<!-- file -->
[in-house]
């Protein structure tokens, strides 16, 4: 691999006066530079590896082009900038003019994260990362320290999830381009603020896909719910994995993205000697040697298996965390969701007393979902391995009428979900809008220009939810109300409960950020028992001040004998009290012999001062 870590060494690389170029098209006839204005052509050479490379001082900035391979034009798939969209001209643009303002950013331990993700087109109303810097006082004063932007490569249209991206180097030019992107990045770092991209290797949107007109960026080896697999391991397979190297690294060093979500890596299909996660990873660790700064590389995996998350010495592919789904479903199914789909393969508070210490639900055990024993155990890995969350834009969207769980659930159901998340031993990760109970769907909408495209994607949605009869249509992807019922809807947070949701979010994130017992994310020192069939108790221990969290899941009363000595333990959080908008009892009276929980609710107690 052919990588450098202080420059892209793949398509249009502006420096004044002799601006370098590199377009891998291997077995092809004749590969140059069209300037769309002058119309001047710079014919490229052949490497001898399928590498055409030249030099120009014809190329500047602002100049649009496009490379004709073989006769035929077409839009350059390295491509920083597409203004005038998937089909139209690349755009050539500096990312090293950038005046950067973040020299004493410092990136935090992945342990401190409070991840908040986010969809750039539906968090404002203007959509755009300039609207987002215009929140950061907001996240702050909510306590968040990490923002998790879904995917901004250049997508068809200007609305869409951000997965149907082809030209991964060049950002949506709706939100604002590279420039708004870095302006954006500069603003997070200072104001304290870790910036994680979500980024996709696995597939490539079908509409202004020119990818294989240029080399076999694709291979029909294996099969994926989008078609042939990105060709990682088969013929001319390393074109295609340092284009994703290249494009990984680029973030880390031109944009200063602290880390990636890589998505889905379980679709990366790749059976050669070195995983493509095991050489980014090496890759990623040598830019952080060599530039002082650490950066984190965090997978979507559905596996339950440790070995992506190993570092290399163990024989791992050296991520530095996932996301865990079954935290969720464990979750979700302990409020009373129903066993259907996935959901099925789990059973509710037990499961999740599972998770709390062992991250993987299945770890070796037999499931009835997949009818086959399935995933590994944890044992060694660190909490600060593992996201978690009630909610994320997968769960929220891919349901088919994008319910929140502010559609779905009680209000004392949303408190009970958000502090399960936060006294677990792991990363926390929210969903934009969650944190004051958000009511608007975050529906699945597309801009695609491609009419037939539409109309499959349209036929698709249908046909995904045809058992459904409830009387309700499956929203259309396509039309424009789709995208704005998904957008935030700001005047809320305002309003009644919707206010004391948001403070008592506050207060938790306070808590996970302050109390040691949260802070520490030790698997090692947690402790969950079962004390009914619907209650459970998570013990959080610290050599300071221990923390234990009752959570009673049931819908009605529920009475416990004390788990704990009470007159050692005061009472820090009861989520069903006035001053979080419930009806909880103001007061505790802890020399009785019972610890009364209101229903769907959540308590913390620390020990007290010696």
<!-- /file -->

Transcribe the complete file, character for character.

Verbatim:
[in-house]
């Protein structure tokens, strides 16, 4: 691999006066530079590896082009900038003019994260990362320290999830381009603020896909719910994995993205000697040697298996965390969701007393979902391995009428979900809008220009939810109300409960950020028992001040004998009290012999001062 870590060494690389170029098209006839204005052509050479490379001082900035391979034009798939969209001209643009303002950013331990993700087109109303810097006082004063932007490569249209991206180097030019992107990045770092991209290797949107007109960026080896697999391991397979190297690294060093979500890596299909996660990873660790700064590389995996998350010495592919789904479903199914789909393969508070210490639900055990024993155990890995969350834009969207769980659930159901998340031993990760109970769907909408495209994607949605009869249509992807019922809807947070949701979010994130017992994310020192069939108790221990969290899941009363000595333990959080908008009892009276929980609710107690 052919990588450098202080420059892209793949398509249009502006420096004044002799601006370098590199377009891998291997077995092809004749590969140059069209300037769309002058119309001047710079014919490229052949490497001898399928590498055409030249030099120009014809190329500047602002100049649009496009490379004709073989006769035929077409839009350059390295491509920083597409203004005038998937089909139209690349755009050539500096990312090293950038005046950067973040020299004493410092990136935090992945342990401190409070991840908040986010969809750039539906968090404002203007959509755009300039609207987002215009929140950061907001996240702050909510306590968040990490923002998790879904995917901004250049997508068809200007609305869409951000997965149907082809030209991964060049950002949506709706939100604002590279420039708004870095302006954006500069603003997070200072104001304290870790910036994680979500980024996709696995597939490539079908509409202004020119990818294989240029080399076999694709291979029909294996099969994926989008078609042939990105060709990682088969013929001319390393074109295609340092284009994703290249494009990984680029973030880390031109944009200063602290880390990636890589998505889905379980679709990366790749059976050669070195995983493509095991050489980014090496890759990623040598830019952080060599530039002082650490950066984190965090997978979507559905596996339950440790070995992506190993570092290399163990024989791992050296991520530095996932996301865990079954935290969720464990979750979700302990409020009373129903066993259907996935959901099925789990059973509710037990499961999740599972998770709390062992991250993987299945770890070796037999499931009835997949009818086959399935995933590994944890044992060694660190909490600060593992996201978690009630909610994320997968769960929220891919349901088919994008319910929140502010559609779905009680209000004392949303408190009970958000502090399960936060006294677990792991990363926390929210969903934009969650944190004051958000009511608007975050529906699945597309801009695609491609009419037939539409109309499959349209036929698709249908046909995904045809058992459904409830009387309700499956929203259309396509039309424009789709995208704005998904957008935030700001005047809320305002309003009644919707206010004391948001403070008592506050207060938790306070808590996970302050109390040691949260802070520490030790698997090692947690402790969950079962004390009914619907209650459970998570013990959080610290050599300071221990923390234990009752959570009673049931819908009605529920009475416990004390788990704990009470007159050692005061009472820090009861989520069903006035001053979080419930009806909880103001007061505790802890020399009785019972610890009364209101229903769907959540308590913390620390020990007290010696």